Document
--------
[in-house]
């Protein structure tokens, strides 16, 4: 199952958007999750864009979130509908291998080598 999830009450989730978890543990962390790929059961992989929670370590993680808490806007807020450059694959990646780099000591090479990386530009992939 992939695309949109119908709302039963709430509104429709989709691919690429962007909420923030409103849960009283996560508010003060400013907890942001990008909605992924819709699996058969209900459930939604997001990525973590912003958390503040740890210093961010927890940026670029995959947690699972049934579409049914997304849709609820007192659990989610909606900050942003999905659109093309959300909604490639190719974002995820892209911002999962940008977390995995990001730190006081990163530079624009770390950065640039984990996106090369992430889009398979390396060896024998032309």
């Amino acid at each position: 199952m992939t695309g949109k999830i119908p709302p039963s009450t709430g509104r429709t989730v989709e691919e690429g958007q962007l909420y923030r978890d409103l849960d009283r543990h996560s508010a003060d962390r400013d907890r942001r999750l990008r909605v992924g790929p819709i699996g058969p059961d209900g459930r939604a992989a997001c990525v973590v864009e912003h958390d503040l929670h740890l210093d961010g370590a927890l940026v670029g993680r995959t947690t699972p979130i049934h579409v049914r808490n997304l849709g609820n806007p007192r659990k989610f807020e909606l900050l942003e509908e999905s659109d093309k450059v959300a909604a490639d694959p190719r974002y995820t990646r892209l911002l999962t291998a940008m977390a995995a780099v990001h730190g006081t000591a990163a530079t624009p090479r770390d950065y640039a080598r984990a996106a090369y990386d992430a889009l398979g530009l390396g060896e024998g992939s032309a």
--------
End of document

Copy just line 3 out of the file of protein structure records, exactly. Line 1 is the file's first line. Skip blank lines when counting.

């Amino acid at each position: 199952m992939t695309g949109k999830i119908p709302p039963s009450t709430g509104r429709t989730v989709e691919e690429g958007q962007l909420y923030r978890d409103l849960d009283r543990h996560s508010a003060d962390r400013d907890r942001r999750l990008r909605v992924g790929p819709i699996g058969p059961d209900g459930r939604a992989a997001c990525v973590v864009e912003h958390d503040l929670h740890l210093d961010g370590a927890l940026v670029g993680r995959t947690t699972p979130i049934h579409v049914r808490n997304l849709g609820n806007p007192r659990k989610f807020e909606l900050l942003e509908e999905s659109d093309k450059v959300a909604a490639d694959p190719r974002y995820t990646r892209l911002l999962t291998a940008m977390a995995a780099v990001h730190g006081t000591a990163a530079t624009p090479r770390d950065y640039a080598r984990a996106a090369y990386d992430a889009l398979g530009l390396g060896e024998g992939s032309a």